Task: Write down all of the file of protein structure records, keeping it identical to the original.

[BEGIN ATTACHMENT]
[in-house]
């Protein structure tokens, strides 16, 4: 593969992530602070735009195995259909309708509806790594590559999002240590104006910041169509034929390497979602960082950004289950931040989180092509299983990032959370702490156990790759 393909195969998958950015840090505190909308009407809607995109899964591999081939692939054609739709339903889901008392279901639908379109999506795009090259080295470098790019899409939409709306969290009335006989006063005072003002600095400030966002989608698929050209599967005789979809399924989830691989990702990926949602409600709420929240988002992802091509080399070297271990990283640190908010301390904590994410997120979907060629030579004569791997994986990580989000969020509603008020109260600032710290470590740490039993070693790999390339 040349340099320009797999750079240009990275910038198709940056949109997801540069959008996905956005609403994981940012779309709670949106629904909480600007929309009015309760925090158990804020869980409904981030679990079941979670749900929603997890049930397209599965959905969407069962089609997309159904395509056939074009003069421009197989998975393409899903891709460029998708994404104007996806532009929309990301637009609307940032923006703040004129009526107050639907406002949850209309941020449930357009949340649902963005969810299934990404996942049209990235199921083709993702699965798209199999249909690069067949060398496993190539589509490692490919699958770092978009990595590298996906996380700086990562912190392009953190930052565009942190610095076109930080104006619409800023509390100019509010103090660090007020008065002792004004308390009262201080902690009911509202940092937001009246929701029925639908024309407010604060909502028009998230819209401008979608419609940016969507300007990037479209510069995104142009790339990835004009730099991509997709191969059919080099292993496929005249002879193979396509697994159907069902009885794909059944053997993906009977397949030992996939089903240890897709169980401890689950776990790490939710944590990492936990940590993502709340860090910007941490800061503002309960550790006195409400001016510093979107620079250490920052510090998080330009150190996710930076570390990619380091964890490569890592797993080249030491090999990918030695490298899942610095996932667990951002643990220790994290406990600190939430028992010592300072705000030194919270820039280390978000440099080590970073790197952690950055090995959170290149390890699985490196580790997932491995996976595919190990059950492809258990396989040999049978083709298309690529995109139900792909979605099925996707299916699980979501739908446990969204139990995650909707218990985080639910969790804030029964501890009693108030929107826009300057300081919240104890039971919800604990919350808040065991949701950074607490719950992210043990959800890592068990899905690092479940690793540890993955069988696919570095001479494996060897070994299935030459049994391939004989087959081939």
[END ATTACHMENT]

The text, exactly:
[in-house]
């Protein structure tokens, strides 16, 4: 593969992530602070735009195995259909309708509806790594590559999002240590104006910041169509034929390497979602960082950004289950931040989180092509299983990032959370702490156990790759 393909195969998958950015840090505190909308009407809607995109899964591999081939692939054609739709339903889901008392279901639908379109999506795009090259080295470098790019899409939409709306969290009335006989006063005072003002600095400030966002989608698929050209599967005789979809399924989830691989990702990926949602409600709420929240988002992802091509080399070297271990990283640190908010301390904590994410997120979907060629030579004569791997994986990580989000969020509603008020109260600032710290470590740490039993070693790999390339 040349340099320009797999750079240009990275910038198709940056949109997801540069959008996905956005609403994981940012779309709670949106629904909480600007929309009015309760925090158990804020869980409904981030679990079941979670749900929603997890049930397209599965959905969407069962089609997309159904395509056939074009003069421009197989998975393409899903891709460029998708994404104007996806532009929309990301637009609307940032923006703040004129009526107050639907406002949850209309941020449930357009949340649902963005969810299934990404996942049209990235199921083709993702699965798209199999249909690069067949060398496993190539589509490692490919699958770092978009990595590298996906996380700086990562912190392009953190930052565009942190610095076109930080104006619409800023509390100019509010103090660090007020008065002792004004308390009262201080902690009911509202940092937001009246929701029925639908024309407010604060909502028009998230819209401008979608419609940016969507300007990037479209510069995104142009790339990835004009730099991509997709191969059919080099292993496929005249002879193979396509697994159907069902009885794909059944053997993906009977397949030992996939089903240890897709169980401890689950776990790490939710944590990492936990940590993502709340860090910007941490800061503002309960550790006195409400001016510093979107620079250490920052510090998080330009150190996710930076570390990619380091964890490569890592797993080249030491090999990918030695490298899942610095996932667990951002643990220790994290406990600190939430028992010592300072705000030194919270820039280390978000440099080590970073790197952690950055090995959170290149390890699985490196580790997932491995996976595919190990059950492809258990396989040999049978083709298309690529995109139900792909979605099925996707299916699980979501739908446990969204139990995650909707218990985080639910969790804030029964501890009693108030929107826009300057300081919240104890039971919800604990919350808040065991949701950074607490719950992210043990959800890592068990899905690092479940690793540890993955069988696919570095001479494996060897070994299935030459049994391939004989087959081939």